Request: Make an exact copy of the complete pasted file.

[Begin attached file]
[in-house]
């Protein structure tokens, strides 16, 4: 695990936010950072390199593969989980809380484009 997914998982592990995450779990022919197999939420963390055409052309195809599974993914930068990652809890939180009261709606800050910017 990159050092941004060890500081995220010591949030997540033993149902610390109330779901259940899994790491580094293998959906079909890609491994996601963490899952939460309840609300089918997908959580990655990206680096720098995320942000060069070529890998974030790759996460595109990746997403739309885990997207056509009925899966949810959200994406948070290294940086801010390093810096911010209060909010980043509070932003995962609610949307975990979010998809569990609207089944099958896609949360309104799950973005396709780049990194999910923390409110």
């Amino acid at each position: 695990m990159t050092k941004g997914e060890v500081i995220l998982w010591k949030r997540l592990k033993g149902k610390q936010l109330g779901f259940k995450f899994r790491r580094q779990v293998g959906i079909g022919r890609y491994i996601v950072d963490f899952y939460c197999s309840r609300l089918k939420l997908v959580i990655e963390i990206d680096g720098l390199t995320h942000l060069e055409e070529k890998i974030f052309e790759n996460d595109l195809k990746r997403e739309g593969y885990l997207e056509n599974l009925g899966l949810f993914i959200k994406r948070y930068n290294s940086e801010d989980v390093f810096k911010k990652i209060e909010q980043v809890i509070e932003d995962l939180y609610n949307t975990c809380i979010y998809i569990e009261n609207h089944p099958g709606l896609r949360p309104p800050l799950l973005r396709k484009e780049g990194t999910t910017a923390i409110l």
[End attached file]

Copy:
[in-house]
């Protein structure tokens, strides 16, 4: 695990936010950072390199593969989980809380484009 997914998982592990995450779990022919197999939420963390055409052309195809599974993914930068990652809890939180009261709606800050910017 990159050092941004060890500081995220010591949030997540033993149902610390109330779901259940899994790491580094293998959906079909890609491994996601963490899952939460309840609300089918997908959580990655990206680096720098995320942000060069070529890998974030790759996460595109990746997403739309885990997207056509009925899966949810959200994406948070290294940086801010390093810096911010209060909010980043509070932003995962609610949307975990979010998809569990609207089944099958896609949360309104799950973005396709780049990194999910923390409110």
């Amino acid at each position: 695990m990159t050092k941004g997914e060890v500081i995220l998982w010591k949030r997540l592990k033993g149902k610390q936010l109330g779901f259940k995450f899994r790491r580094q779990v293998g959906i079909g022919r890609y491994i996601v950072d963490f899952y939460c197999s309840r609300l089918k939420l997908v959580i990655e963390i990206d680096g720098l390199t995320h942000l060069e055409e070529k890998i974030f052309e790759n996460d595109l195809k990746r997403e739309g593969y885990l997207e056509n599974l009925g899966l949810f993914i959200k994406r948070y930068n290294s940086e801010d989980v390093f810096k911010k990652i209060e909010q980043v809890i509070e932003d995962l939180y609610n949307t975990c809380i979010y998809i569990e009261n609207h089944p099958g709606l896609r949360p309104p800050l799950l973005r396709k484009e780049g990194t999910t910017a923390i409110l």